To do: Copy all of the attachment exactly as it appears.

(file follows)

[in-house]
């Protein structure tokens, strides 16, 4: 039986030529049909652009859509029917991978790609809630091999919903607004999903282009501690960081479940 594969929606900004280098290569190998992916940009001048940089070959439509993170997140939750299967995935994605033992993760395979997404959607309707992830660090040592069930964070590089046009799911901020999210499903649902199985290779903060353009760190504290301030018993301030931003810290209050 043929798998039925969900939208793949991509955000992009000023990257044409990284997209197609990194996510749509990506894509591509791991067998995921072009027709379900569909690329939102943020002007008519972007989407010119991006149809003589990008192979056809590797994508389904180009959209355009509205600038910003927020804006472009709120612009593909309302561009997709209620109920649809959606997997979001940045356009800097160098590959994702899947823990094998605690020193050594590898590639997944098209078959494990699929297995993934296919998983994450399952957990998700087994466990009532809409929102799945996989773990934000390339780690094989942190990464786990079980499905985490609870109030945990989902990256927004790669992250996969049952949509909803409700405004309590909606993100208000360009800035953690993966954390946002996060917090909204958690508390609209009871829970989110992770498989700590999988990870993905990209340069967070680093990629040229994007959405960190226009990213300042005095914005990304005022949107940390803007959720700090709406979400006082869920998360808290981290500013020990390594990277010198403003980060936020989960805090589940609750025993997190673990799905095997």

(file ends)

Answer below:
[in-house]
């Protein structure tokens, strides 16, 4: 039986030529049909652009859509029917991978790609809630091999919903607004999903282009501690960081479940 594969929606900004280098290569190998992916940009001048940089070959439509993170997140939750299967995935994605033992993760395979997404959607309707992830660090040592069930964070590089046009799911901020999210499903649902199985290779903060353009760190504290301030018993301030931003810290209050 043929798998039925969900939208793949991509955000992009000023990257044409990284997209197609990194996510749509990506894509591509791991067998995921072009027709379900569909690329939102943020002007008519972007989407010119991006149809003589990008192979056809590797994508389904180009959209355009509205600038910003927020804006472009709120612009593909309302561009997709209620109920649809959606997997979001940045356009800097160098590959994702899947823990094998605690020193050594590898590639997944098209078959494990699929297995993934296919998983994450399952957990998700087994466990009532809409929102799945996989773990934000390339780690094989942190990464786990079980499905985490609870109030945990989902990256927004790669992250996969049952949509909803409700405004309590909606993100208000360009800035953690993966954390946002996060917090909204958690508390609209009871829970989110992770498989700590999988990870993905990209340069967070680093990629040229994007959405960190226009990213300042005095914005990304005022949107940390803007959720700090709406979400006082869920998360808290981290500013020990390594990277010198403003980060936020989960805090589940609750025993997190673990799905095997």